Building the ideal firewall for PCI compliance
November 19, 2014

The Payments Card Industry Data Security Standard has become more important set of rules for card issuers and retailers as security issues become a main focus. After data breaches affected major retailers everywhere, which in turn has caused customers to be greatly concerned about the safety of their consumer data and their credit card details. In order to address this problem, stores should be taking great care to establish their PCI-DSS credentials. That way, the risk of being compromised is greatly mitigated and patrons will find the merchant trustworthy enough to do business. One of way of doing this is to follow one of the first requirements of the standard and develop a strong firewall.

More than just an installation
The very first set of rules in the PCI-DSS concerns building and maintaining a secure network to protect all data. Requirement 1 is that all retailers who wish to be PCI compliant must have a firewall configuration installed on any hardware that connects to the Internet to create a shield for cardholder information. The reason to use a firewall is that it is the primary standard of preventing unwanted access.

There are several sub-requirements that are associated with Requirement 1. The first is that the firewall - which can be either hardware or software – and the router should be configured so that testing can be run whenever there are changes made. This rule also requires that the store identify any connections that lead to cardholder data and use different settings with each implementation to minimize the risk of brute-force attacks. The second stipulation is that the firewall should deny all traffic from "untrusted" sources except when necessary for the cardholder data. The third sub-rule is that store should prohibit any direct access on the Internet to any hardware components that are connected to the card data. Finally, any staff members that need to access the store's network, especially for reviewing sales data, should have firewall software installed as well.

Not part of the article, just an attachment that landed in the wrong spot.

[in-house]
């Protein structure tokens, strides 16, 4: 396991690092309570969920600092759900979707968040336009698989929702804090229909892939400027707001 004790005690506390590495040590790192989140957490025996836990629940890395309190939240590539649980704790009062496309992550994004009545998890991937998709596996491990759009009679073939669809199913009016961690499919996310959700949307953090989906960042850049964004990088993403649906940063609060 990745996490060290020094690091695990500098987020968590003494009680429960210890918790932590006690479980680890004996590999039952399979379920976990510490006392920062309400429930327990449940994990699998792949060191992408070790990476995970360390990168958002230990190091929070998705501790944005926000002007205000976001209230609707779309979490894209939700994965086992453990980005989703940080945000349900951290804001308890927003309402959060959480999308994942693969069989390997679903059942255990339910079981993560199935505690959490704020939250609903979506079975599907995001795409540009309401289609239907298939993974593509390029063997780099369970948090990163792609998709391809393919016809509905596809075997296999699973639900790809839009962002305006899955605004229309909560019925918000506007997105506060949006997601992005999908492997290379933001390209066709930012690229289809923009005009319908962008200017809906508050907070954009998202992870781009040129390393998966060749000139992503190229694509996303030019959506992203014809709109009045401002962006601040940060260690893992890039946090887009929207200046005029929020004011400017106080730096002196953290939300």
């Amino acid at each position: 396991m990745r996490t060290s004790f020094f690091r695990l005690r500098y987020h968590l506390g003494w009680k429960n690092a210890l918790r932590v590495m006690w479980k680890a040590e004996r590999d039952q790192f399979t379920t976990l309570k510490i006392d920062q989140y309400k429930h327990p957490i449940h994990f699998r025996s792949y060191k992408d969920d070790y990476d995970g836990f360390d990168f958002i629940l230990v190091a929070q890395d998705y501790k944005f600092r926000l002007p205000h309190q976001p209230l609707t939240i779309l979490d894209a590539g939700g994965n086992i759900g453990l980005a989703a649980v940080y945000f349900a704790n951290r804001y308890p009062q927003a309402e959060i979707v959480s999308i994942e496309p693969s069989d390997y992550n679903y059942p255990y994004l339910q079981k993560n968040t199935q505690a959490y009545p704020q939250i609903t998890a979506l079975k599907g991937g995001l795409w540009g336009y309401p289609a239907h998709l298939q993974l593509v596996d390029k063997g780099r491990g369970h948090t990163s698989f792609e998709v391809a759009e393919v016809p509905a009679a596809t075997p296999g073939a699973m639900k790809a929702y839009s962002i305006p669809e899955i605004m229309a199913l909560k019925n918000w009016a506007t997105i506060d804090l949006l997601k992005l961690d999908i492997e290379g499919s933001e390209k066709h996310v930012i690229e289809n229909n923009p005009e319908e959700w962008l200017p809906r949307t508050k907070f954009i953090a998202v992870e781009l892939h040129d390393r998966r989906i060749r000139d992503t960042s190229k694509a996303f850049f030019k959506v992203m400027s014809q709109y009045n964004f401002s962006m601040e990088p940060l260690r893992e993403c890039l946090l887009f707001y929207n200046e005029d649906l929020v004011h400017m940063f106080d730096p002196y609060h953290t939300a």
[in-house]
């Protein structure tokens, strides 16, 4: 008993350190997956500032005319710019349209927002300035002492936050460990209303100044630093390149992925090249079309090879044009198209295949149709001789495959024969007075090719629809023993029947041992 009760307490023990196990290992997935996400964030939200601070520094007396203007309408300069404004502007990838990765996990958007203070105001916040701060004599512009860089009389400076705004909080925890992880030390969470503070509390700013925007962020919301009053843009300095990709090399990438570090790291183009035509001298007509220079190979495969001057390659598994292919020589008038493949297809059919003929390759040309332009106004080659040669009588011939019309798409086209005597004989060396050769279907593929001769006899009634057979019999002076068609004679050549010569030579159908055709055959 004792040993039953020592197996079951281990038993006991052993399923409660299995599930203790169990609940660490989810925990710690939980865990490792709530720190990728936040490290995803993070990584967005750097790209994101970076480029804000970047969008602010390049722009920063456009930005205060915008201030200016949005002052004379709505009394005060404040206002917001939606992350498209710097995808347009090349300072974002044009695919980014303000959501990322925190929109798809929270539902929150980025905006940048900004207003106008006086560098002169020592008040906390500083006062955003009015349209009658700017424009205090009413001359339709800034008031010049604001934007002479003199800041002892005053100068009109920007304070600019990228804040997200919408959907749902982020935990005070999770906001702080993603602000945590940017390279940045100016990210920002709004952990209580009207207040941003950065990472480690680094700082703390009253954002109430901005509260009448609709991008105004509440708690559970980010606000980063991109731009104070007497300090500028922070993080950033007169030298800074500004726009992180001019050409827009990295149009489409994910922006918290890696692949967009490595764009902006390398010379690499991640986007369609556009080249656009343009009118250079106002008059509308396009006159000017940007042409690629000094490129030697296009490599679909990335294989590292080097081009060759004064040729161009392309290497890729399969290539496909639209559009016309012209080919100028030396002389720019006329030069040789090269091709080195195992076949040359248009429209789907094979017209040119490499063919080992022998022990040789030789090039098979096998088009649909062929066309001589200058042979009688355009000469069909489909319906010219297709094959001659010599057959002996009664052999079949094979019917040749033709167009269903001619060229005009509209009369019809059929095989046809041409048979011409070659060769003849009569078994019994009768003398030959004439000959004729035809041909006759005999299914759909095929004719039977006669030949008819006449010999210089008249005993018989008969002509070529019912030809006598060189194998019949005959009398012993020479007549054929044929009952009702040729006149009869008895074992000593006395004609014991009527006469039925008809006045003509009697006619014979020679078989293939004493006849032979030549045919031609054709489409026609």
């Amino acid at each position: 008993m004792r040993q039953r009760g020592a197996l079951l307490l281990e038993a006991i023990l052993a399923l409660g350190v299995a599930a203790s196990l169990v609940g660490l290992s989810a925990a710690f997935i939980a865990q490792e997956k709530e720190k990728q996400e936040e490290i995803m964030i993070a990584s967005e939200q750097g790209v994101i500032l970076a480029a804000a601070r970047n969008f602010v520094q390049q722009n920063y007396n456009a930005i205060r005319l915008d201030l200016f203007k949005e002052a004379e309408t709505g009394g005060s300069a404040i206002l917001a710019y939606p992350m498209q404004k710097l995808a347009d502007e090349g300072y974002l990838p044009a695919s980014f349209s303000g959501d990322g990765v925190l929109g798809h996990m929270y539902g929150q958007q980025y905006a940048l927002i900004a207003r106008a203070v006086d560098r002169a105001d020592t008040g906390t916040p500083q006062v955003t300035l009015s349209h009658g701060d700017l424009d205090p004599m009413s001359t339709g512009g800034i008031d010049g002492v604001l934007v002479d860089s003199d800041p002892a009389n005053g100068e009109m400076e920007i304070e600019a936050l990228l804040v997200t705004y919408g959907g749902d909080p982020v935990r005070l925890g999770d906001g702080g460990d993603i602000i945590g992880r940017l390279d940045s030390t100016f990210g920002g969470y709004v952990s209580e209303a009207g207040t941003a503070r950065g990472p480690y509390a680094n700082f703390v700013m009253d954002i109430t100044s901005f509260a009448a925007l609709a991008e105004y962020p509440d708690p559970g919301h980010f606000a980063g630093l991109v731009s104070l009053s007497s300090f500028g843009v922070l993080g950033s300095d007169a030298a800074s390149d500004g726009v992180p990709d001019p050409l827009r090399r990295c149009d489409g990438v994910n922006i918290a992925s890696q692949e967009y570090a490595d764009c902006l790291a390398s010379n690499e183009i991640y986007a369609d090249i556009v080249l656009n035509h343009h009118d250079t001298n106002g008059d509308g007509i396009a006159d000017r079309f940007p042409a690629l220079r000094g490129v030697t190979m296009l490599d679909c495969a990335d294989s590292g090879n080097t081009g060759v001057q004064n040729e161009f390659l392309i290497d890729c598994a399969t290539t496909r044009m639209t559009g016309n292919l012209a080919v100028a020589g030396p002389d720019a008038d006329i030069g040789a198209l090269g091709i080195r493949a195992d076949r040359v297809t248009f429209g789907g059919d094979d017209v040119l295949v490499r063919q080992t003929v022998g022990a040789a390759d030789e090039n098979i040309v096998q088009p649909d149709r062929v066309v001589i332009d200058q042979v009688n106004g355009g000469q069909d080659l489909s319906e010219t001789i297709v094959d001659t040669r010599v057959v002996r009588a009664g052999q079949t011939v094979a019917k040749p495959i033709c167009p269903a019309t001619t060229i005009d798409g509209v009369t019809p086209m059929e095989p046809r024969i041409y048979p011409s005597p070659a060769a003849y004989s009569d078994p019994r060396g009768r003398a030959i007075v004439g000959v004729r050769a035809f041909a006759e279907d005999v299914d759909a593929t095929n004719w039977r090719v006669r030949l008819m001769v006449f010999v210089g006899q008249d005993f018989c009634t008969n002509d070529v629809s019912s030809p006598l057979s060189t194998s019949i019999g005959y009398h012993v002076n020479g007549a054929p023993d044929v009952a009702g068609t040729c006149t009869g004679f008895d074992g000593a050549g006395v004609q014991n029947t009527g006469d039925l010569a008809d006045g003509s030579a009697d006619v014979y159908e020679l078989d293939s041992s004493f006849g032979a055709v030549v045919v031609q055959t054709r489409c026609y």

While many of these stipulations require some IT assistance, a key point that the PCI Compliance Guide makes is that simply installing a firewall isn't enough to provide protection. Configuring the hardware and software is a necessity. A basic rule is to establish outbound data rules, since being lax on that front is a primary source of attack from hackers. Two-step authentication when accessing the data can greatly improve security as well. However, the most important thing to consider is Requirement 2, which is to not use system default or easy-to-use passwords in order to access the hardware or the data.

Nexus: G-WEBCD3